The federal government is considering a proposal to buy at least three high-altitude, unmanned aerial vehicles in what could be an attempt to salvage its Arctic sovereignty ambitions.
The pitch was made by U.S. defence contractor Northrop Grumman Corp. and involves modifying its existing Global Hawk drone, which can operate at 20,000 metres, to meet the rigours of flying in the Far North.
Many of the Conservative government’s plans to establish a presence in the rapidly thawing region, including the construction of military icebreakers and the establishment of a deepwater port, are behind schedule.
The U.S. Air Force is considering selling some of its Global Hawks, which are still under construction, as part of military budget cuts.
“It’s a capability that matches a need here in Canada,” Dane Marolt, Northrop Grumman’s director of international business development. “The Arctic is an issue for Canada. It’s also an issue for the United States. Unless you know what’s going on there, you can’t take any action.”
He says any potential purchase would have to go through the Pentagon, but adds the proposal given to the Canadian government includes aircraft, ground stations, spares and in-service support.
Mr. Marolt declined to attach a price tag, but a source with knowledge of the file said the package could run between $150-million and $170-million for each drone, depending upon what kind of surveillance package the Royal Canadian Air Force wants.
The discussions are far enough along that the Air Force has made it clear that it would like to see servicing of the aircraft done by the military, as opposed to civilian contractors. Bases have even been suggested, including Goose Bay, N.L., Montreal — or Comox, B.C.
Government insiders say Northrop Grumman has been determined in its pitch, but no decision has been made.
The remote-controlled aircraft is capable of staying airborne for up to 35 hours, traversing the entire country and providing near real-time video to a ground station. The Global Hawks differ from the more notorious MQ-1 Predators in that they are not armed and are used only for surveillance.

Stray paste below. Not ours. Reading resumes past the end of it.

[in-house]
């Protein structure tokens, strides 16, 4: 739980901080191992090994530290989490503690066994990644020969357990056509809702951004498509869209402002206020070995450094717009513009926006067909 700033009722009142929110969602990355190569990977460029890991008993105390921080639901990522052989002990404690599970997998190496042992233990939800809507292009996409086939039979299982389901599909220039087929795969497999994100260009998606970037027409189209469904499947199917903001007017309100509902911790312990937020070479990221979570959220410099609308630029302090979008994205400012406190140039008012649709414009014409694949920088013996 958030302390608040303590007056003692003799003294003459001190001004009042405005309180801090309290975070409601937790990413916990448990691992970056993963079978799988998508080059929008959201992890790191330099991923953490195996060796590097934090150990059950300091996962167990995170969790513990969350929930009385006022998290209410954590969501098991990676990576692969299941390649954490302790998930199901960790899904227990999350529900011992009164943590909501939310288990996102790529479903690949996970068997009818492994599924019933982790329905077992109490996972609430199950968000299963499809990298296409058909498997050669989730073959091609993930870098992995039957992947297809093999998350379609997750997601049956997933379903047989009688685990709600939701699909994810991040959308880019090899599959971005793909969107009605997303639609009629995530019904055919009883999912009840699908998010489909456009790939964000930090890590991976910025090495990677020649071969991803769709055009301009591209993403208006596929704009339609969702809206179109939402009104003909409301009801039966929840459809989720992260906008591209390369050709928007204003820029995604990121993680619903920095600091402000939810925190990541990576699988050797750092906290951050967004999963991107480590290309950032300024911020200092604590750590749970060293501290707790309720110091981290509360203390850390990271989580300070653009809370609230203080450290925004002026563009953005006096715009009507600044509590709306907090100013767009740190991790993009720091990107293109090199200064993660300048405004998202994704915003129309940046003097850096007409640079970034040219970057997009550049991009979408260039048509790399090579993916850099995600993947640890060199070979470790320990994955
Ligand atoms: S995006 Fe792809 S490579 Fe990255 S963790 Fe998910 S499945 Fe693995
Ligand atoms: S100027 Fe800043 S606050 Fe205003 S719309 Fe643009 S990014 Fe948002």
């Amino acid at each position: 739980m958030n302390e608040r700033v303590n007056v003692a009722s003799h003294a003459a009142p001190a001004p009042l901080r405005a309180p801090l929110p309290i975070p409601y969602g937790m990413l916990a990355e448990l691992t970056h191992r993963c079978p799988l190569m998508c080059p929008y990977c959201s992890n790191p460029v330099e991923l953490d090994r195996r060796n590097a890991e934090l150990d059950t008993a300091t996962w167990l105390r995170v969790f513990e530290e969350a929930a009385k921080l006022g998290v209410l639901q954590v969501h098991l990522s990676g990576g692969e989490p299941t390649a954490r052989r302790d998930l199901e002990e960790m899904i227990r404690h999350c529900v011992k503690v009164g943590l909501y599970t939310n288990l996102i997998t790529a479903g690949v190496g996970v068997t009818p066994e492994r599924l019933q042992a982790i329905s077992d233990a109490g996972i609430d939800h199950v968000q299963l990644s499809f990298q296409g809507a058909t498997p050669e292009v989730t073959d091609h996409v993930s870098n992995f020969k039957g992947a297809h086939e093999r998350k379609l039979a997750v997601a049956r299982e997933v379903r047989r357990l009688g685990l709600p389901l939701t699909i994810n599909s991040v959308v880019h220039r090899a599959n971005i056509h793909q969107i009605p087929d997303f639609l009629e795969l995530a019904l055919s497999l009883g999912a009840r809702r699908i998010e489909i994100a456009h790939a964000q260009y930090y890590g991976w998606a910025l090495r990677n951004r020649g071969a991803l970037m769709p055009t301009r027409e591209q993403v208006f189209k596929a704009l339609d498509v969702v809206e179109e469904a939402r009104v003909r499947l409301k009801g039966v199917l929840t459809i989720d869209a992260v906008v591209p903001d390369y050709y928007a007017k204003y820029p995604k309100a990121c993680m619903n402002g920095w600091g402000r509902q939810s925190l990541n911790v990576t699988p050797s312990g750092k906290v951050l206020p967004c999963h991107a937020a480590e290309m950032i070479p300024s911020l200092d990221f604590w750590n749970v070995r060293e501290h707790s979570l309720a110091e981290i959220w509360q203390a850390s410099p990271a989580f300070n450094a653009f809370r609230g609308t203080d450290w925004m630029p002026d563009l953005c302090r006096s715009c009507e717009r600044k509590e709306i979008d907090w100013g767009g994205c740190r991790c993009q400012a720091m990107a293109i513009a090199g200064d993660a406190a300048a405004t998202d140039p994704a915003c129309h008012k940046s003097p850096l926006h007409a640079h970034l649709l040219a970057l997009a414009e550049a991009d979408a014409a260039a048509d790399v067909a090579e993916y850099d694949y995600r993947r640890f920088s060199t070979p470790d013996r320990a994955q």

The Air Force wants more drones, but the program to acquire them has — like other military procurements — been sidelined.
Military planners have been on the verge of defining how unmanned aircraft fit into the country’s defence strategy for the past couple of years, but scarce funds and rapidly changing technology has made it a frustrating endeavour.
How a purchase of three, or possibly up to five Global Hawks, would square with that long-standing program is unclear.
There is skepticism within National Defence, mostly because of the Global Hawk’s enormous price tag. Even the country’s top military commander, Gen. Walt Natynczyk, has publicly expressed doubts.
But politics may trump policy. For all of their speeches and annual military photo-ops in the North, the Conservatives have delivered on few of their initial promises and are unlikely to be able to do so in the near-term.
The argument inside government has been that beefing up Arctic surveillance with drones would give the Conservatives something concrete to point to.
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